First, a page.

At GoSquared, we send out a lot of emails. Don’t worry – we don’t spam people, we simply have a lot of users who need a lot of important actions confirmed. One of the first and therefore most important actions a user can make on GoSquared is signing up in the first place.
We decided it was time to have a look at exactly which emails we were sending out – it’s an easy thing to overlook when running a business – emails fly out every minute to users, all controlled “under the hood” of your application, often with content that may have long since become neglected and outdated. Thankfully, we’ve now overhauled the emails we send out to new users.
Heading to a Mailbox near you now
The screenshot below is of the email you’ll receive if you sign up as a new user to a premium plan on GoSquared. We want to make every new user welcome, so we’ve designed it to the same standards you’d expect from GoSquared, and provided all the information you could need to get off the ground with real-time analytics. There’s a simple 3 step process to help you install the GoSquared Tracking Code on your website, and easy links to your website’s stats on GoSquared, as well as useful links to get help and reach us on Twitter.
A Couple of things We Learned
Test. Test. TEST!
We spent about a day designing the original email, getting the right content in, and ensuring the layout was attractive and readable. We spent the next 2 days hacking it to look acceptable in all of the various email clients out there. To save time, ensure you’re using a testing environment like Litmus, otherwise you’re going to be sending a lot of emails to a lot of different clients.
Google Mail and Microsoft Outlook are evil
Carrying on from the last point – about 70% of the “hacking” time was spent trying to ensure these emails looked reasonable in Google Mail and Microsoft Outlook. Google Mail strips your emails of any inline stylesheets so you’re forced to apply CSS styles to individual elements. Outlook likes to ignore some of the most basic CSS properties.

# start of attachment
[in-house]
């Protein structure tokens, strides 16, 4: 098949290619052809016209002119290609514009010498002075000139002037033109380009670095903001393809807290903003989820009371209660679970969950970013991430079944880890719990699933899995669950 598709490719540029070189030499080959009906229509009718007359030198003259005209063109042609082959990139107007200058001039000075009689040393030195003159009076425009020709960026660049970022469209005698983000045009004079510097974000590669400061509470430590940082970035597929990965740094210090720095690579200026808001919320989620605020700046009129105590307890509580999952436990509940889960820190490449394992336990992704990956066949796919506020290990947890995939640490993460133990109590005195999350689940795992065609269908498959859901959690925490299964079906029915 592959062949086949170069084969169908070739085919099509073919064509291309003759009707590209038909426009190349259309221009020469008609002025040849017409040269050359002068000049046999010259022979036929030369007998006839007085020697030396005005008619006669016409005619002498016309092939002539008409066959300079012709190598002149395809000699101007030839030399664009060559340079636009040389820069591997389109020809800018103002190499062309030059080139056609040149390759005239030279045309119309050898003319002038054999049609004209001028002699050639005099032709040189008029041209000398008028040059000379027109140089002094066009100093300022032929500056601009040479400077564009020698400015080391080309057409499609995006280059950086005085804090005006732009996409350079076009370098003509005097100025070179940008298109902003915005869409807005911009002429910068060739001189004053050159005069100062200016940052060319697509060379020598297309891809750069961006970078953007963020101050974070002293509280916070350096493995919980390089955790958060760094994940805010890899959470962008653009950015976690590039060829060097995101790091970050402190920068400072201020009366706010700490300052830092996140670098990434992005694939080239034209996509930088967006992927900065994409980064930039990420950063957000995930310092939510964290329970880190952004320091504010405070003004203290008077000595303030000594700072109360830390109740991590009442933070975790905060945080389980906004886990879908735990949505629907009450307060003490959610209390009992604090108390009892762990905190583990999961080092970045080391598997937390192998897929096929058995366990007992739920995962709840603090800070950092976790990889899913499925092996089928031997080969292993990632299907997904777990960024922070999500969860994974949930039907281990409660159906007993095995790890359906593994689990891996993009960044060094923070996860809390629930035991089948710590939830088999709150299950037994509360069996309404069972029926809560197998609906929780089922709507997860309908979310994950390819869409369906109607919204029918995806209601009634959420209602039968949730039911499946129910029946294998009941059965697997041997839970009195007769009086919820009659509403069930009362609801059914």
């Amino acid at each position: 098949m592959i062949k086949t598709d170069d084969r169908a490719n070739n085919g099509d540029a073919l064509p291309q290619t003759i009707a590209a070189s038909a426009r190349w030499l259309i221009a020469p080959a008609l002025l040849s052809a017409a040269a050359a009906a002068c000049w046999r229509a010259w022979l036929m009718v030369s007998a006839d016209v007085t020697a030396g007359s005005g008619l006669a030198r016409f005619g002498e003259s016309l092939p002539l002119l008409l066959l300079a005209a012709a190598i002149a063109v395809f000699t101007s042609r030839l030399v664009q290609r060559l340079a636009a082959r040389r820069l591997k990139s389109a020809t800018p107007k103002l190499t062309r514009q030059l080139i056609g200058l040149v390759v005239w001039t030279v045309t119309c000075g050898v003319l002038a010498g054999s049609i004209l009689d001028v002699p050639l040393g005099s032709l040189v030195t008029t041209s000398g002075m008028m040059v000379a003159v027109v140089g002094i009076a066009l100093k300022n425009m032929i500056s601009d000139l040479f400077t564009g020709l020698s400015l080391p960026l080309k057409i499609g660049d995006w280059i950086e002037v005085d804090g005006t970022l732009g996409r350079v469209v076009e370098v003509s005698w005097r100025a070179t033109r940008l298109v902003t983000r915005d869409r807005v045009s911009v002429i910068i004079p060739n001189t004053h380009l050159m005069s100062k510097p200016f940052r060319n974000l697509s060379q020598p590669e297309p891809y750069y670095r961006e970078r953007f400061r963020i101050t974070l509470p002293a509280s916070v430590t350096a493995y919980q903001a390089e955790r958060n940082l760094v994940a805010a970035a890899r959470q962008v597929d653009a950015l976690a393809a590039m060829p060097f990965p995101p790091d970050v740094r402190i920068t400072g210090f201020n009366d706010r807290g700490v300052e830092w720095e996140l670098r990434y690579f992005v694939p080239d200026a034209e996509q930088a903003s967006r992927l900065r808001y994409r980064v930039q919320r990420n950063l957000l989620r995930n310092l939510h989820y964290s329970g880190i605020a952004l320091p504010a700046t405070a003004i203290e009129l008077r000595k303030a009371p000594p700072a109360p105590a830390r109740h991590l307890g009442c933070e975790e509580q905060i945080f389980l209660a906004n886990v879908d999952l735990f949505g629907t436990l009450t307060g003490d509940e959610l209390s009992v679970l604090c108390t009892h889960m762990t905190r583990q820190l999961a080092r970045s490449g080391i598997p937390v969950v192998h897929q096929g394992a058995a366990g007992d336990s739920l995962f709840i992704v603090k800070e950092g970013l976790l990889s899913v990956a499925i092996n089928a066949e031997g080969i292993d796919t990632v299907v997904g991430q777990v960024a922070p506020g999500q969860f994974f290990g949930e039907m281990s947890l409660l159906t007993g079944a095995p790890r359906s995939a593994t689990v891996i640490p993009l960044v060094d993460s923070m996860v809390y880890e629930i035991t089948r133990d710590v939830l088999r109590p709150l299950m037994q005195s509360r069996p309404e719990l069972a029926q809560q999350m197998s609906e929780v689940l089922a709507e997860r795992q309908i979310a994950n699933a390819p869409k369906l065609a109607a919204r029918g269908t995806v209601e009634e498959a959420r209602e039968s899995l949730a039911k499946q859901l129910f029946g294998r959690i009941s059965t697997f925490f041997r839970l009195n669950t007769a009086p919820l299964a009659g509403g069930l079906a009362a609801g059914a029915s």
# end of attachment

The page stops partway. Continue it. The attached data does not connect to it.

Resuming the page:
Have a good idea of which CSS properties you’ll need
Once you’ve come up with your basic design, assess which parts are going to be the most troublesome. A great reference we found was Campaign Monitor’s Guide to CSS Support in Email Clients. Ignore this at your peril.
Don’t ignore Mobile devices
With email it’s sometimes easy to forget where it’ll be read. Many people use mobile devices such as iPhones and iPads as their primary email reading devices so it’s pivotal that your emails display as expected on such devices with smaller screen sizes. Thankfully, the iPhone, iPad, and many Android devices have email clients that render emails with the wonderful WebKit rendering engine. WebKit is, in our opinion the best rendering engine out there – if you’ve ever developed for the iPhone’s MobileSafari, Desktop Safari, or Google Chrome then you’ll feel right at home.
Delivery is Everything
It’s all good having a great looking set of emails to send out, but how do you know anyone’s actually receiving them? Before, we received a lot of support requests after new users had signed up saying that they never received an activation email. We don’t send activation emails any more, but we now have a very good idea of every email we send out, every email that’s received, every email that’s reported as spam, and every email that bounces back. How do we possess such magical powers? We’re using Postmark – for fast and reliable transactional email delivery. We highly recommend it.
Hope we’ve been helpful
Thanks for stopping by. If you have any other tips on designing HTML emails, or know of any other decent solutions for email testing and delivering then drop us a line in the comments!